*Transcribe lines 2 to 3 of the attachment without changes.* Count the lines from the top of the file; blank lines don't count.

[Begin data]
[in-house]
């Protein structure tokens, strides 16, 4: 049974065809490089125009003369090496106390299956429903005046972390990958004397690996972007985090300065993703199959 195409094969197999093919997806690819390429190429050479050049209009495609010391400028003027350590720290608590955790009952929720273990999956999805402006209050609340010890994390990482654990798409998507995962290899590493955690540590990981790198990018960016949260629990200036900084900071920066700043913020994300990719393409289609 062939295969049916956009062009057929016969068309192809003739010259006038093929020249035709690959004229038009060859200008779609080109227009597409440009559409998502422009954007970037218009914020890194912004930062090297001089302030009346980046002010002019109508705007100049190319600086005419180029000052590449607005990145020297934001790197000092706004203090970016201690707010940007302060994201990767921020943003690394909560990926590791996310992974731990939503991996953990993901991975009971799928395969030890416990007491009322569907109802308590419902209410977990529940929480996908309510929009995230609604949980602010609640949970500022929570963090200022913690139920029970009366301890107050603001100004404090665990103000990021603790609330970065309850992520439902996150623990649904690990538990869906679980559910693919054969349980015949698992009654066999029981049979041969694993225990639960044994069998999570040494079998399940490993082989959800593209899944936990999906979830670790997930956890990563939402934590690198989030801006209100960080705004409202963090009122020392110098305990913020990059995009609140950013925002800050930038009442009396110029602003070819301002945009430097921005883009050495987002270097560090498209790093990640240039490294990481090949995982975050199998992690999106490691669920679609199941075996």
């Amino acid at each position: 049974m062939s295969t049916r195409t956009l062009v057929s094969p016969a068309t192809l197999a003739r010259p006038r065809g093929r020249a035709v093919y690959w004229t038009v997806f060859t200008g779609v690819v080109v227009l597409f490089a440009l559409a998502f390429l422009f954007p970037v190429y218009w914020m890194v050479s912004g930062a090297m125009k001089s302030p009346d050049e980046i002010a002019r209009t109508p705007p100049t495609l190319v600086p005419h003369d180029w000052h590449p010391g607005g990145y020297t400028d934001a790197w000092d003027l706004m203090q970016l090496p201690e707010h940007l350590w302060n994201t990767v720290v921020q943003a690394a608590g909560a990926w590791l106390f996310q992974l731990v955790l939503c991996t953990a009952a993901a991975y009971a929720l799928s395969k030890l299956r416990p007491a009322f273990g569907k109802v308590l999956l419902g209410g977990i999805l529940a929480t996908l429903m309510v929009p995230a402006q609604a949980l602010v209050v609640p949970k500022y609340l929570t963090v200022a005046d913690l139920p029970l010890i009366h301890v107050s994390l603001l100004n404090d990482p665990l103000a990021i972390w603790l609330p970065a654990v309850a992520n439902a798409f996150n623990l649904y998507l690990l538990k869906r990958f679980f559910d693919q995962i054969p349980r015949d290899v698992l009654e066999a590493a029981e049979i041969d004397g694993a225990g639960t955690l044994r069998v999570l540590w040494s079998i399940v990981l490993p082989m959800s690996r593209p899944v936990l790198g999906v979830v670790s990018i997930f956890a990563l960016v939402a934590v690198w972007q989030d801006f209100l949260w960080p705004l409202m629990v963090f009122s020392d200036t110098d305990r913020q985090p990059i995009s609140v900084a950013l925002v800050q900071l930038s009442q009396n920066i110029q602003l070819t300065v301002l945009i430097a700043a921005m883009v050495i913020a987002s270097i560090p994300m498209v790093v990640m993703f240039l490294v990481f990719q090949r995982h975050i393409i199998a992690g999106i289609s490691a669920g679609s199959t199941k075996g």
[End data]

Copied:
């Protein structure tokens, strides 16, 4: 049974065809490089125009003369090496106390299956429903005046972390990958004397690996972007985090300065993703199959 195409094969197999093919997806690819390429190429050479050049209009495609010391400028003027350590720290608590955790009952929720273990999956999805402006209050609340010890994390990482654990798409998507995962290899590493955690540590990981790198990018960016949260629990200036900084900071920066700043913020994300990719393409289609 062939295969049916956009062009057929016969068309192809003739010259006038093929020249035709690959004229038009060859200008779609080109227009597409440009559409998502422009954007970037218009914020890194912004930062090297001089302030009346980046002010002019109508705007100049190319600086005419180029000052590449607005990145020297934001790197000092706004203090970016201690707010940007302060994201990767921020943003690394909560990926590791996310992974731990939503991996953990993901991975009971799928395969030890416990007491009322569907109802308590419902209410977990529940929480996908309510929009995230609604949980602010609640949970500022929570963090200022913690139920029970009366301890107050603001100004404090665990103000990021603790609330970065309850992520439902996150623990649904690990538990869906679980559910693919054969349980015949698992009654066999029981049979041969694993225990639960044994069998999570040494079998399940490993082989959800593209899944936990999906979830670790997930956890990563939402934590690198989030801006209100960080705004409202963090009122020392110098305990913020990059995009609140950013925002800050930038009442009396110029602003070819301002945009430097921005883009050495987002270097560090498209790093990640240039490294990481090949995982975050199998992690999106490691669920679609199941075996």
């Amino acid at each position: 049974m062939s295969t049916r195409t956009l062009v057929s094969p016969a068309t192809l197999a003739r010259p006038r065809g093929r020249a035709v093919y690959w004229t038009v997806f060859t200008g779609v690819v080109v227009l597409f490089a440009l559409a998502f390429l422009f954007p970037v190429y218009w914020m890194v050479s912004g930062a090297m125009k001089s302030p009346d050049e980046i002010a002019r209009t109508p705007p100049t495609l190319v600086p005419h003369d180029w000052h590449p010391g607005g990145y020297t400028d934001a790197w000092d003027l706004m203090q970016l090496p201690e707010h940007l350590w302060n994201t990767v720290v921020q943003a690394a608590g909560a990926w590791l106390f996310q992974l731990v955790l939503c991996t953990a009952a993901a991975y009971a929720l799928s395969k030890l299956r416990p007491a009322f273990g569907k109802v308590l999956l419902g209410g977990i999805l529940a929480t996908l429903m309510v929009p995230a402006q609604a949980l602010v209050v609640p949970k500022y609340l929570t963090v200022a005046d913690l139920p029970l010890i009366h301890v107050s994390l603001l100004n404090d990482p665990l103000a990021i972390w603790l609330p970065a654990v309850a992520n439902a798409f996150n623990l649904y998507l690990l538990k869906r990958f679980f559910d693919q995962i054969p349980r015949d290899v698992l009654e066999a590493a029981e049979i041969d004397g694993a225990g639960t955690l044994r069998v999570l540590w040494s079998i399940v990981l490993p082989m959800s690996r593209p899944v936990l790198g999906v979830v670790s990018i997930f956890a990563l960016v939402a934590v690198w972007q989030d801006f209100l949260w960080p705004l409202m629990v963090f009122s020392d200036t110098d305990r913020q985090p990059i995009s609140v900084a950013l925002v800050q900071l930038s009442q009396n920066i110029q602003l070819t300065v301002l945009i430097a700043a921005m883009v050495i913020a987002s270097i560090p994300m498209v790093v990640m993703f240039l490294v990481f990719q090949r995982h975050i393409i199998a992690g999106i289609s490691a669920g679609s199959t199941k075996g």